Visual-spatial Ability

There are many styles of report writing in use by neuropsychologists.  Some clinicians use a prefabricated template and type in data during or after the interview.  Others prefer to dictate reports orally and have them transcribed.    There is also a program called Shortkeys which relies on typed codes that produce entire paragraphs which can be tailored to the client at hand.  Finally, some clinicians start from scratch when they write each report.

This domain deals with the abilities to make sense of the visual world—shapes, angles, larger gestalts vs details, the meaning of forms—and to reproduce what one sees.   Problems here can affect a client’s ability to conceptualize complex ideas and relationships, and lead to an over-reliance on verbal expression.

Visual perception refers to the processing of visual information for the purposes of recognition and spatial orientation.  Visual perception can be further divided into visuoperceptual (what) and visuospatial (where) processes.  Visuoperceptual ability is comprised by such skills as visual discrimination, form constancy, visual closure and figure ground analysis.  Visual discrimination refers to analyzing information to find similar patterns.  Form constancy refers to identifying like objects when they are different sizes.  Visuospatial ability refers to visual orientation or location in space, such as spatial orientation.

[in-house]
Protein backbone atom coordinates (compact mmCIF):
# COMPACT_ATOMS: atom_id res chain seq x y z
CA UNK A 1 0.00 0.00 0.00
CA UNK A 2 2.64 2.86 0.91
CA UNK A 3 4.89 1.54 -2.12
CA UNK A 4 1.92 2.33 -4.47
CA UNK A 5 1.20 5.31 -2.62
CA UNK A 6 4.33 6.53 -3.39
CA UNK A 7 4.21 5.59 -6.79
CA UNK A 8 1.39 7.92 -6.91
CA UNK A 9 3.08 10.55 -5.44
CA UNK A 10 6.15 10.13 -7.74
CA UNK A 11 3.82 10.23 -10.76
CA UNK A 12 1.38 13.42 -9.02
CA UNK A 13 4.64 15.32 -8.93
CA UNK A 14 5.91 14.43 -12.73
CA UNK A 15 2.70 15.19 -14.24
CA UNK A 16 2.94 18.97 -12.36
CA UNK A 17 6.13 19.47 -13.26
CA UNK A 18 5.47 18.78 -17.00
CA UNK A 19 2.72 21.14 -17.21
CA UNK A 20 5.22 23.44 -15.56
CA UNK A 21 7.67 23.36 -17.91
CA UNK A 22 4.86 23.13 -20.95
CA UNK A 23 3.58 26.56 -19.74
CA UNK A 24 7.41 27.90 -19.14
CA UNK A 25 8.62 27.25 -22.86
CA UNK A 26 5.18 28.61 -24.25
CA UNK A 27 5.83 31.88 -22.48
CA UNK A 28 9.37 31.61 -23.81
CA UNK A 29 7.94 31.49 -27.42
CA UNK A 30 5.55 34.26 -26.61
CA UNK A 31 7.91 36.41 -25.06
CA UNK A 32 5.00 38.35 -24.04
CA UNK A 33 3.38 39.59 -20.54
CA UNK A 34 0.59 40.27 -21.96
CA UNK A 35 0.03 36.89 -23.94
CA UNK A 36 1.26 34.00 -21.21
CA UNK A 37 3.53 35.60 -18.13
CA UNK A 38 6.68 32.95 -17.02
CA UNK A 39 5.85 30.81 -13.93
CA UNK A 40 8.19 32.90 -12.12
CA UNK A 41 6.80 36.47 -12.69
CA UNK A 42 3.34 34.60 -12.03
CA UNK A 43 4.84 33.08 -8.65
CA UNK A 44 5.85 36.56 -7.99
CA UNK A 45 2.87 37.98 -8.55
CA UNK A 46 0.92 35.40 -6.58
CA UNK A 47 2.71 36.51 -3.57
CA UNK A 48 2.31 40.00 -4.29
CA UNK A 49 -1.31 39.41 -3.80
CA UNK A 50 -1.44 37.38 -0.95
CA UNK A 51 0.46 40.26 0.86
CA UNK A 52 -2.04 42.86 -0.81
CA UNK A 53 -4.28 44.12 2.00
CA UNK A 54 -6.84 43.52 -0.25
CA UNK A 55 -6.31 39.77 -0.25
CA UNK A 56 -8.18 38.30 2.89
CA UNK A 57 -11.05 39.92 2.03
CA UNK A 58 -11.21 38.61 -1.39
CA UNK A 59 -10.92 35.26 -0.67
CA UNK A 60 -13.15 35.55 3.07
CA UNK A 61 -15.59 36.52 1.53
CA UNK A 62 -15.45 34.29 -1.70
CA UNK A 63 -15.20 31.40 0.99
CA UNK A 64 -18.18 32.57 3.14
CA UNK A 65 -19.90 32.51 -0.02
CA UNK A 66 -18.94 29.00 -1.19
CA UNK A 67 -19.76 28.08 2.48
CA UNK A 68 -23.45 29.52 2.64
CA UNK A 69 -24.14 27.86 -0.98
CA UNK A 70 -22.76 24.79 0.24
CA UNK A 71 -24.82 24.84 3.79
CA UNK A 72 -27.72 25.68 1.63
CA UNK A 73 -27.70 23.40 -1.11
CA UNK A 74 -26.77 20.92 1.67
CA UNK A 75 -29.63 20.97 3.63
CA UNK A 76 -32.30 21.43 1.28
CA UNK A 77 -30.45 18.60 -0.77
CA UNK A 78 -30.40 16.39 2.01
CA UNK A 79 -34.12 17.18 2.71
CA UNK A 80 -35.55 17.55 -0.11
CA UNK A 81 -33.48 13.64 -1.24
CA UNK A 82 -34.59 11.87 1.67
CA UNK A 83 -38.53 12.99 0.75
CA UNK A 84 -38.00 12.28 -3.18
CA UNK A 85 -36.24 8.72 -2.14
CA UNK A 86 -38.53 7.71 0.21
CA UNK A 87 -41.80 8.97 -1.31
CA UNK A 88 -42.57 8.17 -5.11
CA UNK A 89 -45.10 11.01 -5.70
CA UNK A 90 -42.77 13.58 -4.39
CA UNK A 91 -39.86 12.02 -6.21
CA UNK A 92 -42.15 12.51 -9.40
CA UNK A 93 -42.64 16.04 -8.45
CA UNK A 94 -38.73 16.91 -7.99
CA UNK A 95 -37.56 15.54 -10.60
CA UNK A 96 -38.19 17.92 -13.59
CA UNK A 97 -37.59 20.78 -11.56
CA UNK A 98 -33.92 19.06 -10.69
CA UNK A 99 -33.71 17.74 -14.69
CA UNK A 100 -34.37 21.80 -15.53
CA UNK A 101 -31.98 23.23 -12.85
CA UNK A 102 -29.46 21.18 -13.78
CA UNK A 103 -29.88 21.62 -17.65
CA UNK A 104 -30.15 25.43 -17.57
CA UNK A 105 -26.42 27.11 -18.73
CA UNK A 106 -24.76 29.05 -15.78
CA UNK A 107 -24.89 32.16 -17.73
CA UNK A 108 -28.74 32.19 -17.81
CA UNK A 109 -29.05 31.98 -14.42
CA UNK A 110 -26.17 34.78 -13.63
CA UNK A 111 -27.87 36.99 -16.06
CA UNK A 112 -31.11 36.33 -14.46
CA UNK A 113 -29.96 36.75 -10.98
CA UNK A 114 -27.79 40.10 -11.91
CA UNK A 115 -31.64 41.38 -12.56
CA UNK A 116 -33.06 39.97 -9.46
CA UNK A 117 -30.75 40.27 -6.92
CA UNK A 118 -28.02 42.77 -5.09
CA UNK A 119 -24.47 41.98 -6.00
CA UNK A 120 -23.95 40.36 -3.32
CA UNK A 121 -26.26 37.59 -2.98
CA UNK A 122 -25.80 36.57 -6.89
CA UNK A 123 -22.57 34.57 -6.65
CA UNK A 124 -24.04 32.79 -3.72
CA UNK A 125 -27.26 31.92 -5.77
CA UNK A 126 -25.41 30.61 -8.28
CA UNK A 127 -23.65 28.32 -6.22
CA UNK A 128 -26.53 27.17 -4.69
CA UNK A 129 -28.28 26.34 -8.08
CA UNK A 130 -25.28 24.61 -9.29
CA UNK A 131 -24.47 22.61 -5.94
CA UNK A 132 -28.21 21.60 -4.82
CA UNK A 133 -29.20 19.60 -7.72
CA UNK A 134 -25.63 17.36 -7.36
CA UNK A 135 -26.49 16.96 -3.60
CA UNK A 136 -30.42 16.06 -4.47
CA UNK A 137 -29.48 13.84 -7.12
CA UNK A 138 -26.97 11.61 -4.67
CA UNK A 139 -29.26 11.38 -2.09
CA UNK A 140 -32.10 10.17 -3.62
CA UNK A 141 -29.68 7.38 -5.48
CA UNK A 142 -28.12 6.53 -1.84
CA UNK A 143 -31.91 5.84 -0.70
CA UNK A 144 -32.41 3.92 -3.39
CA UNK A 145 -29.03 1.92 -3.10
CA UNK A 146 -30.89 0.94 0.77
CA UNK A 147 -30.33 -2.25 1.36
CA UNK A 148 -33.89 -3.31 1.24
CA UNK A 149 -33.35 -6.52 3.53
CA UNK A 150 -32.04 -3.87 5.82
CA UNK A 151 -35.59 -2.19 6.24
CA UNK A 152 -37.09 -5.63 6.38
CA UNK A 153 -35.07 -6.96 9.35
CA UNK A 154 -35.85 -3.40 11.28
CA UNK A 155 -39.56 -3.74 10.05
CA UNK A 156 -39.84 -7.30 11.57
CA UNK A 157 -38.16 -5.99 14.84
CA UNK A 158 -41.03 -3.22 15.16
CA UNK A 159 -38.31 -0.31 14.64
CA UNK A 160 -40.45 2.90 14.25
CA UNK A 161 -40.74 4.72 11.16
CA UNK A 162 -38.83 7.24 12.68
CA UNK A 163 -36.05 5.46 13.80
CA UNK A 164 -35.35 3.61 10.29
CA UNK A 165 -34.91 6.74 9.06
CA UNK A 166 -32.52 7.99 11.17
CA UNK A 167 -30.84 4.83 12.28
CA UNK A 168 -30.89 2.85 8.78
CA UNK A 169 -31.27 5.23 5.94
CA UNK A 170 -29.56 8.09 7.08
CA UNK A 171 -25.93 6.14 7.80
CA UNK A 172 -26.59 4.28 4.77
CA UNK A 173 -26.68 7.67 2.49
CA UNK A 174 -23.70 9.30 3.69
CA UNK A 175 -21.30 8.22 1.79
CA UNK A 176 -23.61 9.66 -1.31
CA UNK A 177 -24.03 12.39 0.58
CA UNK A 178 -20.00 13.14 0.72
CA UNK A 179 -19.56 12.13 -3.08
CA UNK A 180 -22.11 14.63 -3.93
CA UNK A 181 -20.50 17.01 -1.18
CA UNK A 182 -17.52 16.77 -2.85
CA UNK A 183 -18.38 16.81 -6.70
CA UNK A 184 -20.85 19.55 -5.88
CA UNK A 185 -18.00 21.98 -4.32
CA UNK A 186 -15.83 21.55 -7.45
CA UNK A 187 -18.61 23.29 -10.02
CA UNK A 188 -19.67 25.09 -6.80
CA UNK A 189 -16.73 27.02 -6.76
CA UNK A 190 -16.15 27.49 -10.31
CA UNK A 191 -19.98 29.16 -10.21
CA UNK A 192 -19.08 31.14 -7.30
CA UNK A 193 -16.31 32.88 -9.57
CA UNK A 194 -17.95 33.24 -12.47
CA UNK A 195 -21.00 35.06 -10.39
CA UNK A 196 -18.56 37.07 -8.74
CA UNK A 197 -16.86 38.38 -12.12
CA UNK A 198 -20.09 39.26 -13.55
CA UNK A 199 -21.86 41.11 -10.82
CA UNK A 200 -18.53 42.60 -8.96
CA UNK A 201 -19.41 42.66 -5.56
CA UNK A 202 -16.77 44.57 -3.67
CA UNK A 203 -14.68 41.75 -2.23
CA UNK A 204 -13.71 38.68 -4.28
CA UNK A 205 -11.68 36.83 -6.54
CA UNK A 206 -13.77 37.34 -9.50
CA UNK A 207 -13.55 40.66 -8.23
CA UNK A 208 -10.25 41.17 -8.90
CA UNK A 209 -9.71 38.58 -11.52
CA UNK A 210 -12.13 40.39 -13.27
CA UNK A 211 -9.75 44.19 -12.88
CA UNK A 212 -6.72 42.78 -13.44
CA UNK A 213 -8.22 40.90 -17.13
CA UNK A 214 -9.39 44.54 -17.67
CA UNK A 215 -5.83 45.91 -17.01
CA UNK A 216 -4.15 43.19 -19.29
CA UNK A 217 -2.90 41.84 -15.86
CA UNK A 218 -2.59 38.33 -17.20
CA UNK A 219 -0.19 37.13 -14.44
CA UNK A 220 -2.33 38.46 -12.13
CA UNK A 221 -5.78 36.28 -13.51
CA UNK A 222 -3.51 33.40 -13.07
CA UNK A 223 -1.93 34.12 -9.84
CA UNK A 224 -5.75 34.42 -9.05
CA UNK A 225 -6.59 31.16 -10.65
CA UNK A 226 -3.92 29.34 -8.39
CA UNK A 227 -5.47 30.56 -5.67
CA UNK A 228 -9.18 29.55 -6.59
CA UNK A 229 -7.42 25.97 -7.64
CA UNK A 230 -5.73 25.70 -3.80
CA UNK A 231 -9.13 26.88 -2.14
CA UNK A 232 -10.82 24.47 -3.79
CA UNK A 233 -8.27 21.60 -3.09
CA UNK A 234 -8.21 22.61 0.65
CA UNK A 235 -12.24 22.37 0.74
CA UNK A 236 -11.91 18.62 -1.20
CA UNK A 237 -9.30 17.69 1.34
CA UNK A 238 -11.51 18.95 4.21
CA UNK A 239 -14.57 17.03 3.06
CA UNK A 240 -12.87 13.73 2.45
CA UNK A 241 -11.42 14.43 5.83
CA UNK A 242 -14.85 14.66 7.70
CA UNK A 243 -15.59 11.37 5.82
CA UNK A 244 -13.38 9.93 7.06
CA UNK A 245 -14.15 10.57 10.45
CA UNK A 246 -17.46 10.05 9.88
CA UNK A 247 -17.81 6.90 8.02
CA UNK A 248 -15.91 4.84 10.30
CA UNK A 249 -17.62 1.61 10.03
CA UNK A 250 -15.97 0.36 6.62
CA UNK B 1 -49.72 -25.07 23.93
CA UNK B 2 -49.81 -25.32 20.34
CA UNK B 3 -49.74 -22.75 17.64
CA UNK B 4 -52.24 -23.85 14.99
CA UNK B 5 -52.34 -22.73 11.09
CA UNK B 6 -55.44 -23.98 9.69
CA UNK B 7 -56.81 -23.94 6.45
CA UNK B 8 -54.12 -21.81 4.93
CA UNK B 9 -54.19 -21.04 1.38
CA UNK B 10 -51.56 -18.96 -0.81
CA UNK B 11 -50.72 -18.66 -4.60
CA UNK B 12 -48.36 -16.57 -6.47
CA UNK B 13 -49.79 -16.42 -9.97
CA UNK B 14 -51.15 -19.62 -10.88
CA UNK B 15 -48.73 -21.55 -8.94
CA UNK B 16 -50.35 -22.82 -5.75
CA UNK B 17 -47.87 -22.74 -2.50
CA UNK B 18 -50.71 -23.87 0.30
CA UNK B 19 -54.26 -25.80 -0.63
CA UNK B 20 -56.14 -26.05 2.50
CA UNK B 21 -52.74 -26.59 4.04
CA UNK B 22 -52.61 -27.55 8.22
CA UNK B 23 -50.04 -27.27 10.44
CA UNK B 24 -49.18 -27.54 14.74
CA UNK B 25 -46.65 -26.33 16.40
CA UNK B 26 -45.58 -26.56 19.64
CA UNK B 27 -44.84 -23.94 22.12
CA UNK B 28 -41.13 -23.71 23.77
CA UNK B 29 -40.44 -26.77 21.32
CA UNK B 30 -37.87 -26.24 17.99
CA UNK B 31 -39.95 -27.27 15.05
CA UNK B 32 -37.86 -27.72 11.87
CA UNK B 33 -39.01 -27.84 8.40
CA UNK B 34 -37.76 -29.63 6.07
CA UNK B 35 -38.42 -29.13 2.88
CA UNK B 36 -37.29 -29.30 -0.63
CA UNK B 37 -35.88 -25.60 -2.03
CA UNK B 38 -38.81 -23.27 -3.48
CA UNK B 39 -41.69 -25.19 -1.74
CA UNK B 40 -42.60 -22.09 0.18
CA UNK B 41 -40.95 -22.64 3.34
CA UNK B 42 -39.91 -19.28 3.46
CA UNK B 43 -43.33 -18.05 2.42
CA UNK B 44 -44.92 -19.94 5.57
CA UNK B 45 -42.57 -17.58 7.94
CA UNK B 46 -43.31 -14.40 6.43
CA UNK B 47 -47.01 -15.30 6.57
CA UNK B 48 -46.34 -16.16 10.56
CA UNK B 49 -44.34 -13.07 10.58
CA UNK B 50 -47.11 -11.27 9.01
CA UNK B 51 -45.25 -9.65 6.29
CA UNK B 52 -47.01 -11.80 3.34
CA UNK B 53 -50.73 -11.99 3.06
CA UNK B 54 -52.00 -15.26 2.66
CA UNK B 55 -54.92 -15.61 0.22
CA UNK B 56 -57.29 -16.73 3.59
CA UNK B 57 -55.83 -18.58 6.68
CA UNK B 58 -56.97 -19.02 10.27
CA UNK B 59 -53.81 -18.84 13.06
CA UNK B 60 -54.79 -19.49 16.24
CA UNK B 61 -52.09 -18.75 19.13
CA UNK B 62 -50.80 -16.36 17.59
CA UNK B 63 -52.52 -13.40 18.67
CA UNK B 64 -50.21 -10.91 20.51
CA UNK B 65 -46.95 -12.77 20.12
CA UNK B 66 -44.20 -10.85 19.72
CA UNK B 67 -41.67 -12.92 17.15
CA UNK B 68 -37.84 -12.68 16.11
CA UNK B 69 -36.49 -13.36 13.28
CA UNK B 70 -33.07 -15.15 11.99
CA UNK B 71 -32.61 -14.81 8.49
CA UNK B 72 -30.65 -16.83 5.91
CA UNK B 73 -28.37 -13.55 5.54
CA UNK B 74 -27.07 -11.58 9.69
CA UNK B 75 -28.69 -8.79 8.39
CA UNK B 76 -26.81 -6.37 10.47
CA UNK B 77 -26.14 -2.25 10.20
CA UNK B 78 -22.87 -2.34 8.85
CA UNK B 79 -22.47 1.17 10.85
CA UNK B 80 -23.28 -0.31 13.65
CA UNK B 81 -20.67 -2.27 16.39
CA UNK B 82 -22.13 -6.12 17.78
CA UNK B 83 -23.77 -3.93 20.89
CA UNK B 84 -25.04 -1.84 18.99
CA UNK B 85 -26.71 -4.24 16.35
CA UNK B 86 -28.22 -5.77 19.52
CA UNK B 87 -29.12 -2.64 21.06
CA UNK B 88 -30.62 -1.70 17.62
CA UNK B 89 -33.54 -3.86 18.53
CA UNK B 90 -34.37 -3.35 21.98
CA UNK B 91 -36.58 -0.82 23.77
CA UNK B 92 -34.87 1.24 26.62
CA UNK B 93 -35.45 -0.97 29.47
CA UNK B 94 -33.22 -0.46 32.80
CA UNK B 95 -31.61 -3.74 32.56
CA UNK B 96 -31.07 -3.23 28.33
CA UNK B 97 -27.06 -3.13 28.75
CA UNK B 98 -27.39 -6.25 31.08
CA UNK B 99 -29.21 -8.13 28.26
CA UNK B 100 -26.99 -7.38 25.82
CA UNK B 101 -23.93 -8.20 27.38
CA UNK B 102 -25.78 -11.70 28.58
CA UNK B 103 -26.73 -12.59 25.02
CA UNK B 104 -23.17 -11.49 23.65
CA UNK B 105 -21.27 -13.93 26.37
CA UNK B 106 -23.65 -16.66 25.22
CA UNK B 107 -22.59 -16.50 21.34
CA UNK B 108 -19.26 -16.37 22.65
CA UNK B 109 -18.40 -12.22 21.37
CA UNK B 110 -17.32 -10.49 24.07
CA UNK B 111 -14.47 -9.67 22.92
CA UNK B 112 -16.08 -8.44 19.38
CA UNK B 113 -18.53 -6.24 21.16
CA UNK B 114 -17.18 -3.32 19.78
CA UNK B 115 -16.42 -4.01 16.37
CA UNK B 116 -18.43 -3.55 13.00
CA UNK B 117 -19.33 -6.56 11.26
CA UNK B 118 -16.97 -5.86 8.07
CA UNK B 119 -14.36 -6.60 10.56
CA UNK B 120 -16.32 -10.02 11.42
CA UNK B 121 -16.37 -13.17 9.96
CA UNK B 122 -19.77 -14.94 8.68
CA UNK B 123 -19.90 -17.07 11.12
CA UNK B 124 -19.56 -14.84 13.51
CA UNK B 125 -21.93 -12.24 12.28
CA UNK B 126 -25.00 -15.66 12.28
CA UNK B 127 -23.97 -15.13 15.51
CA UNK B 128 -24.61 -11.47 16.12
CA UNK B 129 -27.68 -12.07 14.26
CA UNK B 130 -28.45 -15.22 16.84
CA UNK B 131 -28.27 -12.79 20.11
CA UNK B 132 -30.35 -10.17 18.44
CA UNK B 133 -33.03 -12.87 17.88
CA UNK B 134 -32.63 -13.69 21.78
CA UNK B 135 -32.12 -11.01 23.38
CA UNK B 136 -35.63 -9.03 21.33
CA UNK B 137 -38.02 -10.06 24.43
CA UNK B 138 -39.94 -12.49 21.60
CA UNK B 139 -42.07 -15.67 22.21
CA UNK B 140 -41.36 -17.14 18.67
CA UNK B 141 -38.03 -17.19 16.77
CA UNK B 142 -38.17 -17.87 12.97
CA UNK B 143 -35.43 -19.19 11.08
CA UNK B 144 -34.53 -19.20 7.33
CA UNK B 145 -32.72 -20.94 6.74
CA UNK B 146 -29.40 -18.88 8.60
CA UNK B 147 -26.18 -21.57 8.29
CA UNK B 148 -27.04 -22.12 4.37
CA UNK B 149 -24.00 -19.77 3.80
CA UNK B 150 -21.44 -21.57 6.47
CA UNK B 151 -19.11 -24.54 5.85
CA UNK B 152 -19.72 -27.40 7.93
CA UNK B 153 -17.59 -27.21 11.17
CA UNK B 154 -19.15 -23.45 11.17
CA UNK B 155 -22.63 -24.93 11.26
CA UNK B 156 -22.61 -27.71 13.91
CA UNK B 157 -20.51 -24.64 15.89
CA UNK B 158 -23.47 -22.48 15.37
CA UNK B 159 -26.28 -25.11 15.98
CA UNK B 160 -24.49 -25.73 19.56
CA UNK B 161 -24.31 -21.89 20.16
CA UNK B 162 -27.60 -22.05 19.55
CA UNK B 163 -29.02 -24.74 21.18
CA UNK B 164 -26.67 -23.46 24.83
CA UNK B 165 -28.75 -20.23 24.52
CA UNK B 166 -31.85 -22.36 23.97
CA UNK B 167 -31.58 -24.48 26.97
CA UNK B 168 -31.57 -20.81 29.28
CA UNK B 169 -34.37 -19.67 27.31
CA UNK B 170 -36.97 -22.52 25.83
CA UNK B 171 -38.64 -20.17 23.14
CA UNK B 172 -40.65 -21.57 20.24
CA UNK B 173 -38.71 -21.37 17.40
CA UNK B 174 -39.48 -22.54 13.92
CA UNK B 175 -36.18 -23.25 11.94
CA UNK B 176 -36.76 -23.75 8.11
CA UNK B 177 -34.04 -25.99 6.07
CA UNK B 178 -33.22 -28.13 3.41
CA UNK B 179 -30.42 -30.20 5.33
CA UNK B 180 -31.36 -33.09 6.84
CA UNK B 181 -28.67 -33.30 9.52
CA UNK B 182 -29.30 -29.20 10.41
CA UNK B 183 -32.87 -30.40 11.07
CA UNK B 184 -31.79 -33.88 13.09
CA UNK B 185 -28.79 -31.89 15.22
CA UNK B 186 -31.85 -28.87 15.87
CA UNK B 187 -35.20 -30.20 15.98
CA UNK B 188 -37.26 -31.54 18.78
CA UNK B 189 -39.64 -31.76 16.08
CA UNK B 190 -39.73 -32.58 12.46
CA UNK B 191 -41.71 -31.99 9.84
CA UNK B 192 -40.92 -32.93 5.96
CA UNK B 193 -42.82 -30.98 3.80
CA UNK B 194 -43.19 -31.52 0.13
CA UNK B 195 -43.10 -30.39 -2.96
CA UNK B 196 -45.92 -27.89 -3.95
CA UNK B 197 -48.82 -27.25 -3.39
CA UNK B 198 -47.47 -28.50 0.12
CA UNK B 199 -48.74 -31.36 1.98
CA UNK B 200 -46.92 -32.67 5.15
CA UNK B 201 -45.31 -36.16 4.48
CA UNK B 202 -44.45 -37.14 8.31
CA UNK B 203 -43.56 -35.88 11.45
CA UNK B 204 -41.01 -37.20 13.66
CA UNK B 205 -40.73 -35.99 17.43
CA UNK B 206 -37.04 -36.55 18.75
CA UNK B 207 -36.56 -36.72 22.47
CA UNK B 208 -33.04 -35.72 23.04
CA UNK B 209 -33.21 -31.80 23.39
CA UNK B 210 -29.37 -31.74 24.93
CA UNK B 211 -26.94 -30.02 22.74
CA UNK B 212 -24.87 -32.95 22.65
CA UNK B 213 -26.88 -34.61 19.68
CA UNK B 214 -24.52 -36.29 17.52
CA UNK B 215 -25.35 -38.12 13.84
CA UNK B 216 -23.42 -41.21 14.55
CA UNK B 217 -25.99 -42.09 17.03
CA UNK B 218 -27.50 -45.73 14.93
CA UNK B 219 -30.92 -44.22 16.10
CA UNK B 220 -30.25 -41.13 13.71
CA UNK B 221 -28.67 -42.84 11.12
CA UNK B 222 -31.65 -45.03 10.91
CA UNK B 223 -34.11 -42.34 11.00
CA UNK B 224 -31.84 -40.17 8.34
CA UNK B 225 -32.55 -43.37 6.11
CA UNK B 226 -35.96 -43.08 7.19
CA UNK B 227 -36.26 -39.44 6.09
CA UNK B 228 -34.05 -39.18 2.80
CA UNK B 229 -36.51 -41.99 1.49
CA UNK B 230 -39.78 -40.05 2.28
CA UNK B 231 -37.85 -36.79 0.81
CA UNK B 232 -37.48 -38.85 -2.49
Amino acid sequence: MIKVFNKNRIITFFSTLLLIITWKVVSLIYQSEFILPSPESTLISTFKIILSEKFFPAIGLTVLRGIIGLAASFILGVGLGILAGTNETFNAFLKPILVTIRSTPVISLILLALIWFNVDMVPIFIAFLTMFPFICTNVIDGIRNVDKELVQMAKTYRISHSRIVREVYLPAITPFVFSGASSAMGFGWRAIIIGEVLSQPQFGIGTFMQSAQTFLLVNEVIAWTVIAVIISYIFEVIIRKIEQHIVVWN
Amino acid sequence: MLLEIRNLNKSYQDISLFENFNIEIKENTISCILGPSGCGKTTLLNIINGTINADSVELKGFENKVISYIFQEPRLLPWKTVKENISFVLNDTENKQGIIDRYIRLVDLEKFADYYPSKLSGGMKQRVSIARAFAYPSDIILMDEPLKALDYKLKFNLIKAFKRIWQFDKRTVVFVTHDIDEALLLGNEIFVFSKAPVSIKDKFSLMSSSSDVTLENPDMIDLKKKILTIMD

Visual perception skills also have overlap with other cognitive domains.  The overlap between memory and and visual perception is called visual memory.  The intersection between visual perception and motor skills is called visual construction skills. 


There are many different test that are used to assess this domain and they can be explored if you click here.  Failure to perform well in this area is typically associated with problems located in the non-dominant (right) hemisphere, especially in right-handed individuals.